In FIG. 2, the basic charge-pump circuit with its capacitively-coupled drivers (shown in the top portion of the figure) is the same as that of FIG. 1, except that the p-n junction diodes 100, 102 and 104 have been replaced by diode-connected MOS transistors 200, 202 and 204, respectively. In accordance with the invention, and contrary to the teaching of the prior art, these transistors can advantageously be low threshold unimplanted NMOS transistors, with a threshold voltage of less than one volt. Such transistors can be easily fabricated without using additional masks, in a double-poly process, by forming the gates of the transistors with a poly-layer that is provided before the threshold implant, thereby effectively shielding the implant from the channel.
Additionally, a new bias circuit, shown in the lower portion of FIG. 2, provides a reduced back-bias voltage for the P-well in which the diode-connected MOS transistors 200, 202 and 204 are fabricated, when the charge pump is ON. Additionally, this bias circuit prevents forward conduction in the P-well to bulk junction when the charge pump is OFF. Physically, the back gate terminals of the diodes can be either the individual p-wells of the diodes, as shown in FIG. 3, electrically tied together, or they can be one common p-well surrounding all three diodes. By way of example, FIG. 3 shows a simplified cross-section of a representative diode-connected transistor, here transistor 200 of FIG. 2. In transistor 200, a substrate 300, here of n-type conductivity, is provided with a highly-doped n type contact layer 302 and a p type well 304. Drain and source regions 306 and 308 of n type conductivity are provided in the well 304, along with a p type back-gate contact 310. An insulating layer 312, typically of silicon dioxide, is provided over the top surface of the device, and is provided with apertures for contacting the drain, source and back gate contact. A gate electrode 314 is provided over a portion of the insulating layer 312 having reduced thickness, and the gate electrode is connected to drain region 306. For clarity, corresponding terminals A, B, C and D of transistor 200 are shown in both FIG. 2 and FIG. 3. Alternatively, as noted above, all of the diode-connected transistors can be fabricated in a single p type well.
In the circuit of FIG. 2, the output voltage Vout is taken from the output region of the device and is provided to the gate of an additional MOS transistor 224 which is connected in a source follower configuration with its channel connected between the supply voltage Vcc and one end of a resistor 226. The other end of resistor 226 is connected to one terminal of a current source 228, the other terminal of which is connected to ground. The output of the bias circuit is taken at the junction between the resistor 226 and the current source 228, and the bias voltage developed at this point is designated as Vb. The bias voltage Vb is then applied to the back gates of transistors 200, 202, 204, and 224 within the P-well, with capacitor 230, shown in dotted lines in FIG. 2, representing the capacitance of the P-well. Finally, an additional transistor 232 is provided to discharge the bias voltage to ground when the charge pump is turned OFF, while the charge pump output voltage Vout is discharged to ground by transistor 220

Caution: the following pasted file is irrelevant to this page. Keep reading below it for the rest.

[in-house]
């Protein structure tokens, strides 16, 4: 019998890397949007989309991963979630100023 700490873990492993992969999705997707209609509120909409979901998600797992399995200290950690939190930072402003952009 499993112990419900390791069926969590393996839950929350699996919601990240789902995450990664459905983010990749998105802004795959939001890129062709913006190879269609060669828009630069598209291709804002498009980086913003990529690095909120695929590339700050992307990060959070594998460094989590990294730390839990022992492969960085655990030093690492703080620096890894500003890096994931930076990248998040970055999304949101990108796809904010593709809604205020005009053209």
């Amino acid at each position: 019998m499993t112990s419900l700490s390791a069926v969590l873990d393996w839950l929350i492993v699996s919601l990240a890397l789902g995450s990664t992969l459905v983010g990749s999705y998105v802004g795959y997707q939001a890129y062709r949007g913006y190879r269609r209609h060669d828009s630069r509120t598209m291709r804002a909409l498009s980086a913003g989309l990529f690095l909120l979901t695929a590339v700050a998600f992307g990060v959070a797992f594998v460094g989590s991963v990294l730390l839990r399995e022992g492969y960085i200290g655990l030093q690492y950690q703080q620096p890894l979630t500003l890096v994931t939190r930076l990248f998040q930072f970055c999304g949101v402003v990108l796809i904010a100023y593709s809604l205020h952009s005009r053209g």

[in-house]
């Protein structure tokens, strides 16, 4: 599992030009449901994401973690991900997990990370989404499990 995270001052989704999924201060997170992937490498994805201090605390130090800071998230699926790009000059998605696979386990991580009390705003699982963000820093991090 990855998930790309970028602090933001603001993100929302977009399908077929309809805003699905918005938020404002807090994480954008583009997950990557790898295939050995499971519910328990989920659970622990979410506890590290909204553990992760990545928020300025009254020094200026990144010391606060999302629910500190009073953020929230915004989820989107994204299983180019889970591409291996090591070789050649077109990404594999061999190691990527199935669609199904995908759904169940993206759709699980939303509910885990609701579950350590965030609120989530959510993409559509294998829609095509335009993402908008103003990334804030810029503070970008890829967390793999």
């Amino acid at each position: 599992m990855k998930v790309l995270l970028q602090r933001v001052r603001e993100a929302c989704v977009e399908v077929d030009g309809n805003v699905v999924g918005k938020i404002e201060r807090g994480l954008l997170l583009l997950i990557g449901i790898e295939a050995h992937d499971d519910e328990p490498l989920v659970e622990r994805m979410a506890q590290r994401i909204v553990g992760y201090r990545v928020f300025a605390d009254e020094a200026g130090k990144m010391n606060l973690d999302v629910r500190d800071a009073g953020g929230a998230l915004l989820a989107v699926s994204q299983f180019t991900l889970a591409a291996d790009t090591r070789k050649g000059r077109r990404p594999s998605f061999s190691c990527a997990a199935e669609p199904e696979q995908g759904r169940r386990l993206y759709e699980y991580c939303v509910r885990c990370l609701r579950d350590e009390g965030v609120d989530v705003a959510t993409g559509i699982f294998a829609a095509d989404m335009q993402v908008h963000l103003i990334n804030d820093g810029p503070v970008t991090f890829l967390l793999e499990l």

In each phase of operation, it is important that the p-well potential of the MOS diodes remain below the Vcc potential, and always be lower than the lowest source of drain node potential of these transistors, because otherwise parasitic p-n junctions can be activated that can result in destructive latch-up of the circuit. AT the same time, it is important that the p-well potential be as high as possible in order to minimize the back body effect, and thus the threshold voltages, of these diodes. The bias circuit shown in FIG. 2 allows the p-well potential to be biased at least one gate-to-source voltage below the lowest source potential of the diodes when Vout is still below Vcc (during the transient charging phase of the output), and be biased at about Vcc when Vout is above Vcc (during steady state).
The bias voltages can be further reduced by adding an optional resistive drop via resistor 22 so that the amount of body effect, and thus the threshold voltage, of the MOS diode can be tailored to realize an exact value of the output at steady state.
The bias circuit receives a voltage Vout at the gate of source-follower transistor 224, and generates a bias voltage Vb which is roughly equal to Vcc -I228 ŚR226. Thus, the bias voltage can be precisely controlled in order to optimize the diode drops across the MOS-connected transistors 200, 202 and 204. When the charge pump is turned OFF, transistors 220 and 232 are activated by the voltage Voff, thereby discharging both Vout and Vb to ground. It should be noted that if the particular circuit application does not require the bias voltage to be well controlled, then the value of resistor 226 can be set to zero without sacrificing the benefit to be derived from the invention.
In order to insure that Vout will not discharge faster than Vb, which might forward bias the P-well to the output region junction of transistor 204, the width-to-length ratio W/L of transistors 220 and 232 can be proportioned in accordance with the ratio of the load capacitance 222 to the P-well capacitance 230.
While the invention has been particularly shown and described with reference to a preferred embodiment, it will be understood by those skilled in the art that various changes in form and detail, such as using a charge pump with a different number of stages, or using different polarity devices may be made without departing from the spirit and scope of the invention.
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|U.S. Classification||327/536, 323/314, 327/537, 363/60, 327/566|
|International Classification||H02M3/07, H01L27/088, H03K17/06, G11C5/14, H01L21/8234, H03K17/10, H01L27/04, G05F3/20, H01L21/822|
|Cooperative Classification||H03K17/102, G05F3/205, G11C5/145, H02M3/073, H03K17/063, H03K2217/0018|
|European Classification||H03K17/10B, G05F3/20S, H02M3/07S, G11C5/14P, H03K17/06B|
|Nov 7, 1990||AS||Assignment|
Owner name: NORTH AMERICAN PHILIPS CORPORATION, NEW YORK
Free format text: ASSIGNMENT OF ASSIGNORS INTEREST.;ASSIGNOR:WONG, STEPHEN L.;REEL/FRAME:005507/0353
Effective date: 19901106
|Jun 30, 1995||FPAY||Fee payment|
Year of fee payment: 4
|Jun 25, 1999||FPAY||Fee payment|
Year of fee payment: 8
|Jul 30, 2003||REMI||Maintenance fee reminder mailed|
|Jan 14, 2004||LAPS||Lapse for failure to pay maintenance fees|
|Mar 9, 2004||FP||Expired due to failure to pay maintenance fee|
Effective date: 20040114